Getting to Kyoto

By plane
Kyoto does not have its own airport. The nearest international gateway is Kansai International Airport, 73 minutes away by the fastest train. Most domestic flights land at Osaka's Itami Airport, one hour away by bus.

By train
Most visitors arrive at JR Kyoto Station by Shinkansen (bullet train) from Tokyo, 2 hours and 14 minutes away. For connections to nearby cities, you can also take the private Hankyu or Keihan lines to Osaka, or the Kintetsu line to Nara.

By bus
The cheapest way of travelling from Tokyo or other distant points to Kyoto is by night bus, which terminate at Kyoto Station.

Get around Kyoto - Kyoto Transport

The city transportation is centered around Kyoto Station (京都駅, Kyoto-eki). The station is the 2nd largest in Japan and holds a shopping mall, hotel, movie theater, Isetan department store, and several local government facilities under one fifteen-story roof. The Tōkaidō Shinkansen Line (see below) as well as all local rail lines connect here. For many travellers its is a hub of travel and a good place to catch all the buses the city has to offer.

The sheer size of the city of Kyoto, and the distribution of tourist attractions around the periphery of the city, make the city's public transport system invaluable.

The Kansai Thru Pass (Surutto Kansai) stored-value card can be used on all means of transportation in Kyoto (and the rest of the Kansai region), with the notable exception of JR trains. You can purchase the cards in denominations starting at ¥1000 at any train or subway station.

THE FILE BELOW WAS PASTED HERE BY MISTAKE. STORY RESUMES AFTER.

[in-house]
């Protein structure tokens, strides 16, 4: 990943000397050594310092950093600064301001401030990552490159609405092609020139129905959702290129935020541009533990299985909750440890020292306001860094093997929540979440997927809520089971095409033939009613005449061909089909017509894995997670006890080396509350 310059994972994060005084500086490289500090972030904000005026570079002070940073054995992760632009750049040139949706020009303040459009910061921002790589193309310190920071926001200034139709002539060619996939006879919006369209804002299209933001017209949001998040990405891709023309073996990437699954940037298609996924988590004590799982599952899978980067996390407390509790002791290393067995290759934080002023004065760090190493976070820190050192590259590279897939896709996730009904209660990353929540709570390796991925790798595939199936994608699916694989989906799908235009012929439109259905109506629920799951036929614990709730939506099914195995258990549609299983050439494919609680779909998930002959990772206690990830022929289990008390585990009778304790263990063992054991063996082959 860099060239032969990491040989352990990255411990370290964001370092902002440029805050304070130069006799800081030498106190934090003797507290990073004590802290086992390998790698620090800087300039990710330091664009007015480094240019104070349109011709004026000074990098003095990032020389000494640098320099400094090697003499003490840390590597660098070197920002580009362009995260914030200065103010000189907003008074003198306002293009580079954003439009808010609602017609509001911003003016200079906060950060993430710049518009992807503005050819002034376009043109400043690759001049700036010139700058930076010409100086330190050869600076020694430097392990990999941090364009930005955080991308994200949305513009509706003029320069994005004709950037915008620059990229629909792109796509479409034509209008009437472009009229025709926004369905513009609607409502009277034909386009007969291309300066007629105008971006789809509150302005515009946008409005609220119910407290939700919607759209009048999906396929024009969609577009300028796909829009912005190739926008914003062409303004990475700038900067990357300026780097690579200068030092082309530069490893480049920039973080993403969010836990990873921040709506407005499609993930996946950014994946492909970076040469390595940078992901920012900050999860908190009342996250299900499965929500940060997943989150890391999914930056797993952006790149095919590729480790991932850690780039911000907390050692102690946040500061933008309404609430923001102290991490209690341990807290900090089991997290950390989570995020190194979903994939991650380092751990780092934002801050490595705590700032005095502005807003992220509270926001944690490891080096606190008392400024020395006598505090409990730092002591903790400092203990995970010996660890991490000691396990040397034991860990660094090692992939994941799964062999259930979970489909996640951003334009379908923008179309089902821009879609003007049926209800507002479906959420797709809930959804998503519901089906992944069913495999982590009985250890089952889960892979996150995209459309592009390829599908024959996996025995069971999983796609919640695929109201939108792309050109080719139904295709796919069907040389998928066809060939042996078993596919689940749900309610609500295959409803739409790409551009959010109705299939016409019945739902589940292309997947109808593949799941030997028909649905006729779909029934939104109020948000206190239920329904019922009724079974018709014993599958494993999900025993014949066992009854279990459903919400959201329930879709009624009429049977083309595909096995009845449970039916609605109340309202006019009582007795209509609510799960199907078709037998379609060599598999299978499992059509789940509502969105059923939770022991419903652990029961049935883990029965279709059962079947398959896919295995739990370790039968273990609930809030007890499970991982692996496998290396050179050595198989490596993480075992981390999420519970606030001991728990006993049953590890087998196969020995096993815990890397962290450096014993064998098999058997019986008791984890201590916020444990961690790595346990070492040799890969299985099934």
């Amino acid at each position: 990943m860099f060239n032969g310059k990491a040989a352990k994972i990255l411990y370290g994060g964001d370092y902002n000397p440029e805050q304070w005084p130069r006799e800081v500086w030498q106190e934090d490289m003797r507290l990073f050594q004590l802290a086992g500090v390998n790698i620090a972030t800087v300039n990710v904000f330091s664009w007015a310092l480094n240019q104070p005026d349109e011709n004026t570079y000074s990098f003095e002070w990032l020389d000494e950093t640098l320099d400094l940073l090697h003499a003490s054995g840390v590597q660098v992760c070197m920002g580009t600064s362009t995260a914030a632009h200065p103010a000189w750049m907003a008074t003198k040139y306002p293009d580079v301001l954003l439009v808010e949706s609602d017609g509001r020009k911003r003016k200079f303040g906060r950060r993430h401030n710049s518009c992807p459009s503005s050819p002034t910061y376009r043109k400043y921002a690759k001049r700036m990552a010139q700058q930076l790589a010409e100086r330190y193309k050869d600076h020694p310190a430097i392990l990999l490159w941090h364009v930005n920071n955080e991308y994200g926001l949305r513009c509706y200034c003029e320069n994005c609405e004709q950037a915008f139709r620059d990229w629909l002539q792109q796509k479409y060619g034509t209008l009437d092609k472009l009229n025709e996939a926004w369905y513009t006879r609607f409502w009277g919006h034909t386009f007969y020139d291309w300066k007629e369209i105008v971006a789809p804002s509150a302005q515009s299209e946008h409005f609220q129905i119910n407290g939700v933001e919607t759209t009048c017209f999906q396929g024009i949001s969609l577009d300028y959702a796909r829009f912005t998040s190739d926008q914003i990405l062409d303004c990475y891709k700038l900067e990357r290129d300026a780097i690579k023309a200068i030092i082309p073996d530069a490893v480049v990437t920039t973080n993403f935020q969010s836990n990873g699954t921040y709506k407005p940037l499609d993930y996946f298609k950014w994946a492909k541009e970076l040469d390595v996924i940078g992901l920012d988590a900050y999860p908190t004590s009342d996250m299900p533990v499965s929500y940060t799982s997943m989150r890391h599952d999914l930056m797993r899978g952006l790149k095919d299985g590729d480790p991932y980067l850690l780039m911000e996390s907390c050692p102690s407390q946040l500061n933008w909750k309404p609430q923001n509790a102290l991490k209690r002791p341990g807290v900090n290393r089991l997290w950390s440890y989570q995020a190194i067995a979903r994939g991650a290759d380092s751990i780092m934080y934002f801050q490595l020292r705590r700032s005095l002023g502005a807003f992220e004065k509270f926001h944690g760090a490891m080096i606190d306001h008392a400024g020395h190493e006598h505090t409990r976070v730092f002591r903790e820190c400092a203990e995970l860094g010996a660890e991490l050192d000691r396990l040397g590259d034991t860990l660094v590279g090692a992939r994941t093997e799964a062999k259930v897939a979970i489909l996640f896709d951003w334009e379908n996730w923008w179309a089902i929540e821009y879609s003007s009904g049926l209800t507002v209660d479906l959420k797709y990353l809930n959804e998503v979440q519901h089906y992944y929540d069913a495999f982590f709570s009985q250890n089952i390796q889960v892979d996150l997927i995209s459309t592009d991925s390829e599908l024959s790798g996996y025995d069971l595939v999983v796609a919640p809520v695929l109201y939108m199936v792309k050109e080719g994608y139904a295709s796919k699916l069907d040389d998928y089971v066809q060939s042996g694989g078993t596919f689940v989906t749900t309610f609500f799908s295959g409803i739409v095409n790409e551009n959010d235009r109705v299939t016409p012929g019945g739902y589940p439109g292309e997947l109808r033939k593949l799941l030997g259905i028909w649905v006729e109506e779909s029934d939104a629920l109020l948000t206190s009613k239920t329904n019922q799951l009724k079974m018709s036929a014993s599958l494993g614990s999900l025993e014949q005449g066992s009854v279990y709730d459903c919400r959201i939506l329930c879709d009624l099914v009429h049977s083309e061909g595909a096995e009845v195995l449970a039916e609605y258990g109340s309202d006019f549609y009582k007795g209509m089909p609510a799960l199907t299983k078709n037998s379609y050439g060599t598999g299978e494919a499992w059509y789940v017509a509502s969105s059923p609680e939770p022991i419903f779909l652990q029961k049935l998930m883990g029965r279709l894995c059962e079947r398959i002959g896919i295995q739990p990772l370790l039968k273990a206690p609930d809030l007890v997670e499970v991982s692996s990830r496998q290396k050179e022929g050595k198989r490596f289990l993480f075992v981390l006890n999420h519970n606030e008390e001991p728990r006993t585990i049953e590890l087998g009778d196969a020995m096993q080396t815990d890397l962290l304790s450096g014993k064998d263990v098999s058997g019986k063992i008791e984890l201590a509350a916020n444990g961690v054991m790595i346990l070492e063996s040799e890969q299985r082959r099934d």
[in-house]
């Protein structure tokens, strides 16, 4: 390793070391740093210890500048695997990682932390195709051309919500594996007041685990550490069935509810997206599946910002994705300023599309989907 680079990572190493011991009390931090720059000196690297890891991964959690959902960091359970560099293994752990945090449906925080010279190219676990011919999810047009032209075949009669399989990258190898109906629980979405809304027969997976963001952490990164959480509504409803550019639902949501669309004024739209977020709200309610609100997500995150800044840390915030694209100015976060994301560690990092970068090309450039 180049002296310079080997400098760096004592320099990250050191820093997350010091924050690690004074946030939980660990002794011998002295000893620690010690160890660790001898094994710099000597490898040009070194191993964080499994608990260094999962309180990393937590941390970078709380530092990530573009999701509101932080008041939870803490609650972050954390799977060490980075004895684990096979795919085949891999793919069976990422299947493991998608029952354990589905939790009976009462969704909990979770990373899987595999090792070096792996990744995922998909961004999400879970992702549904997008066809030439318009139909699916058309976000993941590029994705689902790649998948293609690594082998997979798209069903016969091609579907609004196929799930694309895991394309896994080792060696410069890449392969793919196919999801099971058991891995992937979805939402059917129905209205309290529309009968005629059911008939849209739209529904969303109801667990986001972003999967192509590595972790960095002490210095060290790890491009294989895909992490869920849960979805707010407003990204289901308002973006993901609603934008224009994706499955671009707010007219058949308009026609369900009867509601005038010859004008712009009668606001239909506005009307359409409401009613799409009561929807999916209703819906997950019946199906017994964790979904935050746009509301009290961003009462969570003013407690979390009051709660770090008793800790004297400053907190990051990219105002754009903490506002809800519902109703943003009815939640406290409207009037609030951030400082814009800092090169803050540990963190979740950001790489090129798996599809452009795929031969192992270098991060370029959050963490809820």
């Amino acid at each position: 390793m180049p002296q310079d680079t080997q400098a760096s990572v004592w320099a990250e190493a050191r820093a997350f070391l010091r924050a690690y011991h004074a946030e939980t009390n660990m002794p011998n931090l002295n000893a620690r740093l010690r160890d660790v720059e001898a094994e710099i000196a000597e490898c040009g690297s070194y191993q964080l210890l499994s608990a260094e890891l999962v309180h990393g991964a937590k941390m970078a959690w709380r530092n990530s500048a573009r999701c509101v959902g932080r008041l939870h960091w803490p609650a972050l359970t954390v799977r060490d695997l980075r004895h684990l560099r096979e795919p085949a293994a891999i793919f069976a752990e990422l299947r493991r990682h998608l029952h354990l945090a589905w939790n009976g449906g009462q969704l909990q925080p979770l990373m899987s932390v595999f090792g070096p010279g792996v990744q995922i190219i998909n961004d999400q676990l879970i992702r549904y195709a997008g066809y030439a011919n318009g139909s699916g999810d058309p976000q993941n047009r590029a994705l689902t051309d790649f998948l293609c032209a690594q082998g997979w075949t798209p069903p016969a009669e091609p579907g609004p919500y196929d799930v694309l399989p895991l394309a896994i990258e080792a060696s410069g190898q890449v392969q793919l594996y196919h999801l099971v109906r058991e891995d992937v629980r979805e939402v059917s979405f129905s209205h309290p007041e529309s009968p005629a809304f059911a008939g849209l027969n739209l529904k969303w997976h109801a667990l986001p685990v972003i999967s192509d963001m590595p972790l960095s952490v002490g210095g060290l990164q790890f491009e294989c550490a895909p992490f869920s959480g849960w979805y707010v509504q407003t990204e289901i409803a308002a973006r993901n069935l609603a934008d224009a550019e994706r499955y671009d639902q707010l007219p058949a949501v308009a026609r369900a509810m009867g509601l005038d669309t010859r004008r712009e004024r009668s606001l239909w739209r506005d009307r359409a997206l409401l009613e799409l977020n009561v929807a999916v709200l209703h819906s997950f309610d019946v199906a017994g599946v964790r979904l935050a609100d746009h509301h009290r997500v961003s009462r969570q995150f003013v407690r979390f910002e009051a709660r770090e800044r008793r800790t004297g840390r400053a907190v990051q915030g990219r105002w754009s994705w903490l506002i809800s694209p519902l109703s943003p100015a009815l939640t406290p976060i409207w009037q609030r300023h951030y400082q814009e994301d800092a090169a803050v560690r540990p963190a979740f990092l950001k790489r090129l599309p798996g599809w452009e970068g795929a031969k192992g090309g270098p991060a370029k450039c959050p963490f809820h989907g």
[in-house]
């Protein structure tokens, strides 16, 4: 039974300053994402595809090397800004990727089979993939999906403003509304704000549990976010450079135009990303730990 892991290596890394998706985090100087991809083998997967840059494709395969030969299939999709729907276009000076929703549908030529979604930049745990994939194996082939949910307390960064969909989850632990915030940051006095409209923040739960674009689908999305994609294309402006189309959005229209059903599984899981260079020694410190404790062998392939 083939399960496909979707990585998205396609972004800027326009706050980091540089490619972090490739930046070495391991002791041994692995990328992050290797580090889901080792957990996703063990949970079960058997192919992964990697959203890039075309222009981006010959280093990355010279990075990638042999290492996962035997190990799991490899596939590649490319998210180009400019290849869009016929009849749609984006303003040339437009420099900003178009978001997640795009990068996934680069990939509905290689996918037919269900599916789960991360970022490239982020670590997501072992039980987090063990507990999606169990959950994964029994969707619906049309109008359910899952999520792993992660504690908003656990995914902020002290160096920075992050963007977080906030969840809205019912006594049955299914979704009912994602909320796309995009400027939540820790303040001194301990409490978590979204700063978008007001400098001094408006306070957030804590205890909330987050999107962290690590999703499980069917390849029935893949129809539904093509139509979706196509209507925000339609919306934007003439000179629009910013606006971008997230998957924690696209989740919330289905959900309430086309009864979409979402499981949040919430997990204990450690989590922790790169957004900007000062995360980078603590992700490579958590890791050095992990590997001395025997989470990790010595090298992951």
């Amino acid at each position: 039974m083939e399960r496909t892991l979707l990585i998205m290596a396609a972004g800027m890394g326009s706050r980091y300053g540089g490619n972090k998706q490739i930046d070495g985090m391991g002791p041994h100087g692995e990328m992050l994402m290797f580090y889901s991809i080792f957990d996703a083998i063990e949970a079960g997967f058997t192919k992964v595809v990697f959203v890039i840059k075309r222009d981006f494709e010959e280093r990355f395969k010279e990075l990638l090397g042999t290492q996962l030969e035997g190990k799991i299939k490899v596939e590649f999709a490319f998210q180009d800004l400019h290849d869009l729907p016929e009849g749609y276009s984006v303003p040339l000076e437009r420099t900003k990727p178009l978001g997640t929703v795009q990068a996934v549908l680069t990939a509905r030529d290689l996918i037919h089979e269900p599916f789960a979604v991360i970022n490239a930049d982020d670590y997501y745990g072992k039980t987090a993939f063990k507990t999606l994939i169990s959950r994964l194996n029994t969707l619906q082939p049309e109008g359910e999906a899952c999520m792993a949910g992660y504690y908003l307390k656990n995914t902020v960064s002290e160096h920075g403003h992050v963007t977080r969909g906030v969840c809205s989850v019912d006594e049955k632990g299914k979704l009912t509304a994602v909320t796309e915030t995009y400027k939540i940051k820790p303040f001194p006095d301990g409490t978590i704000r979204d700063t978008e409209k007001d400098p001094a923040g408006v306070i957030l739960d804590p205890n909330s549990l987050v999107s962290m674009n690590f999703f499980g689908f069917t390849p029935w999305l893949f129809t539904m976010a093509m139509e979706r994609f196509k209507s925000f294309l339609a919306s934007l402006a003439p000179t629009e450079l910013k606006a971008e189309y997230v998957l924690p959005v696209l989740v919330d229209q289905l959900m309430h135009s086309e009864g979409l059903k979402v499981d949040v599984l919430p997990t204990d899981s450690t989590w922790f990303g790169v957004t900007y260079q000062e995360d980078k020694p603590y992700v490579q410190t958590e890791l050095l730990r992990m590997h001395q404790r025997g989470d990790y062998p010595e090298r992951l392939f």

By bus
The bus network is the only practical way of reaching many attractions. Most city buses have a fixed fare of ¥220, but you can also purchase a one day pass (¥500 for adults and 250 yen for children under 12) with which you can ride an unlimited number of times within a one day period. The day passes can be bought from the bus drivers or from the bus information centre just outside the Kyoto Station. This is especially useful if you plan on visiting many different points of interest within Kyoto. You can also buy a combined unlimited train and bus pass for ¥1200.

Unlike most Japanese buses, Kyoto's buses have announcements and electronic signs in English. The municipal transport company publishes a very useful leaflet called Bus Navi. It contains a route map for the bus lines to most sights and fare information. You can pick it up at the information center in front of the main station where you will also find an English/Japanese computer terminal to assist you to find the correct route and stop for your intended destination.

One further tip: do not confuse the Kyoto City buses (green) with the Kiehan buses (red and white).

By train
The Keihan train line can be useful for travelling in eastern Kyoto, while the two Keifuku tram lines are an attractive way of travelling in the northwest.

By subway
Kyoto's subway network has two subway lines, the north-south Karasuma Line and the west-east Tozai Line. Both are useful for travel in the city center but not really suitable for temple-hopping.

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(Article based on Wikitravel article by Wikitravel users Nzpcmad, Jose Ramos, John Grillo, Brian Kurkoski, Howard Banwell, Mary and Yann Forget, Jpatokal, Huttite, Miknon and MykReeve. Artilce used under Creative Commons Attribution-ShareAlike 1.0.)
(Plus content based on Wikipedia article and used under the GNU Free Documentation License)



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